West Virginia Penitentiary

Built in the 1860’s, this gothic-style building housed some of the worst criminals in West Virginia’s history. After the prison closed in 1995, the building was turned into a historic site which welcomes thousands of visitors each year. Take a day tour and get the history of this enormous structure or stay overnight to investigate the paranormal. 

Grand Vue Park

One of West Virginia’s best kept secrets, the park boasts outdoor activities like ziplines and aerial ropes courses, beautiful cabins and their luxurious Treetop Villas, a quality resteraunt, an ice cream shop, and a scenic overlook over Moundsville. Grand Vue Park is also home to numerous shelters and venues for events. Open year-round, the park offers an adventure for the whole family!

Prabhupada’s Palace of Gold

Swami Baktupad came to the United States in the early 1960’s to bring his visions to the hills of West Virginia. Forming the community of New Vridaban, his devottees set to build him this beautiful, gold embellished palace as their labor of love. Now the community sprawls over a thousand acres with peacocks roaming the grounds, an award winning rose garden, a cow sanctuary, cabins and a lodge, and a vegetarian restaurant. 

Grave Creek Mound Archaeological Complex

The Grave Creek Mound is Moundsville’s namesake, with history going back over 2,000 years. The Adena Indians lived in the present day Upper Ohio Valley, building similar burial mounds along the Ohio River. We know little about these mound-builders, but what we do know is on display here at the Delf Norona Museum. The building now houses the state’s archaeological complex with thousands of artifacts from across West Virginia.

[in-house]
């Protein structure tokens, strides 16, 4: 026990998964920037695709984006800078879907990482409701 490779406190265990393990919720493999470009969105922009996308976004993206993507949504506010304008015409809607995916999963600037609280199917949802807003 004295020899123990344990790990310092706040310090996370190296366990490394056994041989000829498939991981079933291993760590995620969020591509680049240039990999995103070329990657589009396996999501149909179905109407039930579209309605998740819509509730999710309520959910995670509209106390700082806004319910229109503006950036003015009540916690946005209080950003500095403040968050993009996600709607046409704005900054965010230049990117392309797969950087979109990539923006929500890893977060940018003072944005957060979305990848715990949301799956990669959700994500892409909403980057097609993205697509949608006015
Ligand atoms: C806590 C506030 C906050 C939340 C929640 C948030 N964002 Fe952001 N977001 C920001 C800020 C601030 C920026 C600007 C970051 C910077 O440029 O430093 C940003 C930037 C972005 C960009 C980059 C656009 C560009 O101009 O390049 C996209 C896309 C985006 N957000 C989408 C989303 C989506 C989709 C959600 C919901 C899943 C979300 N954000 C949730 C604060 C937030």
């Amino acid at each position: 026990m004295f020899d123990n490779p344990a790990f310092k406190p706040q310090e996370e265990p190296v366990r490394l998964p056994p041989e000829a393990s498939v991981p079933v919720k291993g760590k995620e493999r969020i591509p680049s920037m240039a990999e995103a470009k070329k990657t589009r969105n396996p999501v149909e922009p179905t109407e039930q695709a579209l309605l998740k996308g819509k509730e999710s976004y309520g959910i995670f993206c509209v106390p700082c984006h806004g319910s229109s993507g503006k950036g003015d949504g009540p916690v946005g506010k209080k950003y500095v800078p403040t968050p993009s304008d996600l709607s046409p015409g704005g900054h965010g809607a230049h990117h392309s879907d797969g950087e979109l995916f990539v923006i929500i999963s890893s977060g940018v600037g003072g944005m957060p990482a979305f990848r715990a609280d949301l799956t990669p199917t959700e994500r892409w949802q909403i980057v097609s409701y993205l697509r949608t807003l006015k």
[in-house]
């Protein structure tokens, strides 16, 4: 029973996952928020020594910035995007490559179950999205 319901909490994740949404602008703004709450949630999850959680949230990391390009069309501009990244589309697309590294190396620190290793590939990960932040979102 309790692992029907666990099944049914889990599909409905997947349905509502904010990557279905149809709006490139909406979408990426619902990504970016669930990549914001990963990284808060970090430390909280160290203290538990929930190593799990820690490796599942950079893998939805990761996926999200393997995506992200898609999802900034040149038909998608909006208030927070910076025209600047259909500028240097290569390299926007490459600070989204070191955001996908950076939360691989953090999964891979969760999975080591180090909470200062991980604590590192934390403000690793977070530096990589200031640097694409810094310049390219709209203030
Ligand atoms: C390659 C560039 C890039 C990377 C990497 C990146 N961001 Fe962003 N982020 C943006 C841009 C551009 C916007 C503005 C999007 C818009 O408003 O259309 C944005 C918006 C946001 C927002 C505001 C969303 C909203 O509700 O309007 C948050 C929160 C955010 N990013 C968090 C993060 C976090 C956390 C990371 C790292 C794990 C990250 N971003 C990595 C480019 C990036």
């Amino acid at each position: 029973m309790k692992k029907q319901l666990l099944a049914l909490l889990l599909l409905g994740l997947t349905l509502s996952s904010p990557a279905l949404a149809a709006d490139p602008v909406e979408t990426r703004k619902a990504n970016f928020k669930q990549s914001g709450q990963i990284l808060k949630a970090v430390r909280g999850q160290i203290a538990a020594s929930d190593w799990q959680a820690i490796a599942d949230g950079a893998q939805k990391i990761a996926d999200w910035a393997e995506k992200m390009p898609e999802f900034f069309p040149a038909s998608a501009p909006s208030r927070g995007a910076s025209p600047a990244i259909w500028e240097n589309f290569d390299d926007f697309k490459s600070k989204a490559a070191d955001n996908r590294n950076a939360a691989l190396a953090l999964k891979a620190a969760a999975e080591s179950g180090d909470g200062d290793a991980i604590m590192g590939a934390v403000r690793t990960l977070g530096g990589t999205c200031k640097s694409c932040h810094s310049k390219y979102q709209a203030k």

Cockayne Farmstead

Samuel A.J. Cockayne was a WWII Veteran and led a very secluded life. His family had owned most of the land in present day Glen Dale, WV and became fairly wealthy breeding Merino sheep. After Sam’s passing in 2001, the Cockayne Farmstead was given to the City of Glen Dale who reached out to the Marshall County Historical Society in order to preserve the home as a historical landmark. Little did they know that the house was a time-capsule, “Frozen In Time”. The home is now open to the public for tours. 

Fostoria Glass Museum

The Fostoria Glass Factory opened in Fostoria, OH in 1887, moving to Moundsville, WV in 1891. After moving they built a reputation as one of the finest glass manufacturers in the U.S. With over 1,000 different patterns over the course of it’s history, Fostoria quickly became a household name. After the factory closed in 1987, the Fostoria Glass Society was formed to preserve the history of the manufacturer. This included the formation of the Fostoria Glass Museum in Moundsville. The museum boasts thousands of pieces of glass on display for visitors to see on their tours, and even a few small pieces for purchase.